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Why pop needs its eccentric characters


Mark Goodall looks at eccentric characters in pop

File 20170915 8065 27zlu2 Paddy McAlloon, in his more recent guise as a pop eccentric in dress as well as attitude. PR handout

Mark Goodall, University of Bradford

“Eccentricity exists particularly in the English,” the famously eccentric poet Edith Sitwell once wrote – and she should know. Sitwell in her later years required visitors to fill in a form that included the question: “Has any relative of yours ever been confined in a mental home?”, followed by the supplementary question “If not, why not?”

Tales of eccentricity in the world of music are equally common: the French avant-garde composer Erik Satie was known as much for his odd behaviour as he was for his remarkable chamber scores, and is credited with inventing “musique d’ameublement”, the forerunner to ambient music. Satie wore a white suit every day and upon his death his friends discovered multiple identical outfits in his wardrobe. Satie’s daily ritual was to saunter from his suburban home to the centre of Paris carrying an attaché case containing nothing but manuscript paper and a hammer.

In recent times, it is not the avant garde but pop musicians who have tested the boundaries of what is considered normal. Producer Phil Spector was known to wield a pistol in the studio, while Joe Meek, who wrote the groundbreaking record Telstar, recorded his hits in a converted bathroom above a shop in north London, using the sound of toilet flushes as special effects. Louis Thomas Hardin, AKA Moondog, dressed in robes and a horned helmet and was known as The Viking of 6th Avenue.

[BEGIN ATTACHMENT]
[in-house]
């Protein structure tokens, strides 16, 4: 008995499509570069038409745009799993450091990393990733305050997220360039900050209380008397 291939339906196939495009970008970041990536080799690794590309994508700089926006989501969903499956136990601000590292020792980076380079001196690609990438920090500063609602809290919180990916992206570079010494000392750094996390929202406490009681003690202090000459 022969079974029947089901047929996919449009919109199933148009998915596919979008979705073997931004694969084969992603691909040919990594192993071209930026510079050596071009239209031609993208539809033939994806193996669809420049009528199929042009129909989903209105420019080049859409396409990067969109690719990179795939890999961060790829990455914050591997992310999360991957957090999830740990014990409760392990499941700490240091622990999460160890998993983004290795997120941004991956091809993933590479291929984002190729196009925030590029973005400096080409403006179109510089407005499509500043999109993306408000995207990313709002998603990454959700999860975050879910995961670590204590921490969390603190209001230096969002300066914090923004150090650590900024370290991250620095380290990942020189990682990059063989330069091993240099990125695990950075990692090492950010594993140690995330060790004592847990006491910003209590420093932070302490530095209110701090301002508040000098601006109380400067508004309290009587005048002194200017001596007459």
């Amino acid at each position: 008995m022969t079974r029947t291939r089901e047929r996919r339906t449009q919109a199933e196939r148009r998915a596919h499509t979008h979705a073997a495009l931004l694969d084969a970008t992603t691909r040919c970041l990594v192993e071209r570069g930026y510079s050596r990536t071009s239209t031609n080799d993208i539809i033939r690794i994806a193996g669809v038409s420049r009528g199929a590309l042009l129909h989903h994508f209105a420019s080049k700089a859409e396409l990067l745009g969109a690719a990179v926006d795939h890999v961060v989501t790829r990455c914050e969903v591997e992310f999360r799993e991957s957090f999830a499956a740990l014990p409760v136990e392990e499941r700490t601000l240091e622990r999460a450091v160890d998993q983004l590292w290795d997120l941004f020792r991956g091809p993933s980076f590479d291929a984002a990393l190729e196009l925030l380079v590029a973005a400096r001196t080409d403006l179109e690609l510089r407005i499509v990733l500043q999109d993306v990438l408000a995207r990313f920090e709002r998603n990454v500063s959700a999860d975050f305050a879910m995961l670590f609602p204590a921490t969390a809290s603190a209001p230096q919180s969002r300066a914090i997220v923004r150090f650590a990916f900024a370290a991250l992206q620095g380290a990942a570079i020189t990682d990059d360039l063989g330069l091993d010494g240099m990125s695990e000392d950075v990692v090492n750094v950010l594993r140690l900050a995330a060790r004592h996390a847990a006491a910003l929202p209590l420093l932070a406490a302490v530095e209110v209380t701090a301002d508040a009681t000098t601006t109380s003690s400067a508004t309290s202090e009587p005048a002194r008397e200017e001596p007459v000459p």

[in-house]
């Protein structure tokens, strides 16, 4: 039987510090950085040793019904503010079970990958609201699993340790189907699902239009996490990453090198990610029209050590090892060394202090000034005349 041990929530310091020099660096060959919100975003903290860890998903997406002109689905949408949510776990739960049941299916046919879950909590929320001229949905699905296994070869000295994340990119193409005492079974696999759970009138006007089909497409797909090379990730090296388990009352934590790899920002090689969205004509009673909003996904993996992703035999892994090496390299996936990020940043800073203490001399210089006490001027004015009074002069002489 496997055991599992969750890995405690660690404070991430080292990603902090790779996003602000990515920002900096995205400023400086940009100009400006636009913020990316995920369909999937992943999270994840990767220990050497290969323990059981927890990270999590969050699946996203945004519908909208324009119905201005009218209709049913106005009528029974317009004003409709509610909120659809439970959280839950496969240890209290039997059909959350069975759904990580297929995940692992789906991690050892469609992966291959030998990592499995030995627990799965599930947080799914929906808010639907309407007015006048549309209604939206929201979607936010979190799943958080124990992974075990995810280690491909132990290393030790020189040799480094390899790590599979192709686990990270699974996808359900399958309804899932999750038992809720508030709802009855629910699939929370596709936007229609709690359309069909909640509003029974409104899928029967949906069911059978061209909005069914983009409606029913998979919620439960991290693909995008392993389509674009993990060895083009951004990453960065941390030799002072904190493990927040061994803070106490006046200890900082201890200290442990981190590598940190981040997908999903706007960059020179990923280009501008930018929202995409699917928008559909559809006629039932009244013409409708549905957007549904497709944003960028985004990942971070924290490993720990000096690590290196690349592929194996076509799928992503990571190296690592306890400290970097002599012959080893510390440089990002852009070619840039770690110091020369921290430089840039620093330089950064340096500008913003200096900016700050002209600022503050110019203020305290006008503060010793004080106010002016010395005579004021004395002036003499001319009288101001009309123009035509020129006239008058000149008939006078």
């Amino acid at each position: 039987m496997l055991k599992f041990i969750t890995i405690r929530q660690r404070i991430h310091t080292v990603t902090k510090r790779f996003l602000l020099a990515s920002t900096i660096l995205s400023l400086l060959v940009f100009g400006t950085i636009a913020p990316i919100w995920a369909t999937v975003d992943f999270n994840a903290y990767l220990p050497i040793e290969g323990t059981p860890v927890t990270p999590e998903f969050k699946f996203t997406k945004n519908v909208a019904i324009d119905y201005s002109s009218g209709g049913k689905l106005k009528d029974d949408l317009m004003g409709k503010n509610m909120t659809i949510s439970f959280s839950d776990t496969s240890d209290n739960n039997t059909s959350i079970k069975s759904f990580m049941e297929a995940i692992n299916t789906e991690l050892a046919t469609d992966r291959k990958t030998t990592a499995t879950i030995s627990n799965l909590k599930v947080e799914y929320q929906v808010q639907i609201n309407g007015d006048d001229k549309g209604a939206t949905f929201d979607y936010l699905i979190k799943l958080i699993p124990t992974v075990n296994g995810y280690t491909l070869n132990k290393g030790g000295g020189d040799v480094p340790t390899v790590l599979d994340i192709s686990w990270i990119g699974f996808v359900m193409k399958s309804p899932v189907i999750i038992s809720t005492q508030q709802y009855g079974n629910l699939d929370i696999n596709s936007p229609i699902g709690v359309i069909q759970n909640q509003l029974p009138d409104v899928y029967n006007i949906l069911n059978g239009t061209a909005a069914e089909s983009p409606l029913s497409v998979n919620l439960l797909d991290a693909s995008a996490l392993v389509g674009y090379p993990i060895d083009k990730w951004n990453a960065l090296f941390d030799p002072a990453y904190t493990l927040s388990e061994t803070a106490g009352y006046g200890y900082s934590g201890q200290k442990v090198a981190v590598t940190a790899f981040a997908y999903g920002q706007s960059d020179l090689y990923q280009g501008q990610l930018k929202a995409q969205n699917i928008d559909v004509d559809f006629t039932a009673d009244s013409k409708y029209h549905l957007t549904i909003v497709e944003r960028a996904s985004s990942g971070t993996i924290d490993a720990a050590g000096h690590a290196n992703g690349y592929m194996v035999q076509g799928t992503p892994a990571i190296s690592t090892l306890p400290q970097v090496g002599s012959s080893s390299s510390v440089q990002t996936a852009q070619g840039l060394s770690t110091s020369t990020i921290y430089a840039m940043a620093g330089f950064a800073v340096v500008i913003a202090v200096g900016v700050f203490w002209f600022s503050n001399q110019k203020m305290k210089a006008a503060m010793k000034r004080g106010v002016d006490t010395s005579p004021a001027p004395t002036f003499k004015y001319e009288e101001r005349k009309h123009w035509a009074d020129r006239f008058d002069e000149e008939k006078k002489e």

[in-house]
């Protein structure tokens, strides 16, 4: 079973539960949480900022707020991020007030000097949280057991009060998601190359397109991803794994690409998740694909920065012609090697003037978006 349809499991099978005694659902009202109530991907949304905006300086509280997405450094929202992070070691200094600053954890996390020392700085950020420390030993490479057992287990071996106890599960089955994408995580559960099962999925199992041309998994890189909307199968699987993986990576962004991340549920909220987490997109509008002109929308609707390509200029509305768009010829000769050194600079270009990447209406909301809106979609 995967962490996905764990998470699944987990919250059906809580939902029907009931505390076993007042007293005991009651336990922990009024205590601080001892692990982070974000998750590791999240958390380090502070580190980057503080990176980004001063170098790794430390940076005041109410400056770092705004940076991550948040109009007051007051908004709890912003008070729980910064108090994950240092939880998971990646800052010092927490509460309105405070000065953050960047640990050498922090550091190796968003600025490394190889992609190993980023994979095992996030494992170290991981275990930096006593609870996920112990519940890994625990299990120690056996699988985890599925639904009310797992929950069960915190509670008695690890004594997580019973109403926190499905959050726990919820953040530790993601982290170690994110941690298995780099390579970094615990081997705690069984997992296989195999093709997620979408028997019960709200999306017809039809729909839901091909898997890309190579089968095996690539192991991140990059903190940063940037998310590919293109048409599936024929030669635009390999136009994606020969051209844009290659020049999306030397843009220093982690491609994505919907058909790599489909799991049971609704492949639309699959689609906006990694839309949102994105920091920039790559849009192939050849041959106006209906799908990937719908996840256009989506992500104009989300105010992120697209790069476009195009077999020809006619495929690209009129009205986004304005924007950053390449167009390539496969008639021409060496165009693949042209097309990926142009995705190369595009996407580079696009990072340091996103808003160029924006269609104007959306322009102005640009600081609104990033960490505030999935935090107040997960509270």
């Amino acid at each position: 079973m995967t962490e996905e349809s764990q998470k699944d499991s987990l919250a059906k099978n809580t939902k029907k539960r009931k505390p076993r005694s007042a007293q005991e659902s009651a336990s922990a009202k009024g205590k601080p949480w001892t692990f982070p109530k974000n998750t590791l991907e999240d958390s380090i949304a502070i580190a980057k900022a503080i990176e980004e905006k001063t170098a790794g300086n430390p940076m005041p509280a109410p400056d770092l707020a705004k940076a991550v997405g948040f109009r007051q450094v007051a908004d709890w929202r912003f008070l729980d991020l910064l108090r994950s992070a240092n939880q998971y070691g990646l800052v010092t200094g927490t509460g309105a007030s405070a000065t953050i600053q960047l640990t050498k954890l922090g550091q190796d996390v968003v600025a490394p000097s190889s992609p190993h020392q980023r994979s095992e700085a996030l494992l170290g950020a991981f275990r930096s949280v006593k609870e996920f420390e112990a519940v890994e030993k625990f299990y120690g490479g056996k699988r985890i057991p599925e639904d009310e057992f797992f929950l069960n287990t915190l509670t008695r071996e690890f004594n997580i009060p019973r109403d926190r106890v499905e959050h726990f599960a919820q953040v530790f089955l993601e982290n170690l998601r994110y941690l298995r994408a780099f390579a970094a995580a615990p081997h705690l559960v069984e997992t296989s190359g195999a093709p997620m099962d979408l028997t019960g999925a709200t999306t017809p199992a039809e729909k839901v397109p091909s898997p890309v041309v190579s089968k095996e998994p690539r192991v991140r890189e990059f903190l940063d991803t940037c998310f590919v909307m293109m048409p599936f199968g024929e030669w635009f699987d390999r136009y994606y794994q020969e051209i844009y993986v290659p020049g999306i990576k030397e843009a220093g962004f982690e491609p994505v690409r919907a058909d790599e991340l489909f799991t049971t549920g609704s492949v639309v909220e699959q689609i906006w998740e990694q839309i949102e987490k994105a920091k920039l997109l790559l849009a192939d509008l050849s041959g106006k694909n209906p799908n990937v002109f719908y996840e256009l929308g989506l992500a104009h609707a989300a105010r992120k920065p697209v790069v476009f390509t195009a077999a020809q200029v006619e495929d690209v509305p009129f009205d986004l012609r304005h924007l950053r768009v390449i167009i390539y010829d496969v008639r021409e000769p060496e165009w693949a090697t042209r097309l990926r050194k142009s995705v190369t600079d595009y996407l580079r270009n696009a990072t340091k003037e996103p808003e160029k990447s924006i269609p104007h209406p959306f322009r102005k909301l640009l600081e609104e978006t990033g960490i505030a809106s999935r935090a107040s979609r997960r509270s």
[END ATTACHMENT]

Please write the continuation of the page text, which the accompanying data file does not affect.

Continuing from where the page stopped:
Brian Wilson, genius behind the success of the Beach Boys, suffered drug abuse and nervous breakdowns leading to over-elaborate recording sessions and erratic demands such as having his piano room filled with sand so that he could feel the beach under his feet. The unreleased Beach Boys LP Smile became a legendary symbol of Wilson’s malaise.

Dub Reggae producer Lee Scratch Perry burned his Black Ark studio to the ground in a fit of rage. To top it all, while definitely not pop, avant-Jazz orchestral composer Sun Ra is officially listed as being born on Saturn.

What we are discussing here is not the traditional bad behaviour of spoilt and egotistical celebrities. True pop eccentrics are either born that way and find an outlet in music, or are “turned crazy” by the destructive nature of the music business itself. Record companies tolerate oddballs while they are playing the game, but when artists tire of being puppets and want to deviate from the formula they are cast aside. The most infamous example of this is cult killer Charles Manson, who was wooed as a potential acid folk singer by the Beach Boys and their producer Terry Melcher (son of Doris Day) and then hastily dropped, leaving Manson wounded and resentful. He went on to murder five people.

Kings of rock and roll

One of the most fascinating modern-day pop eccentrics is Paddy McAloon, mastermind behind the music of 1980s pop band Prefab Sprout, whose work is recounted in a new three-volume study by John Birch.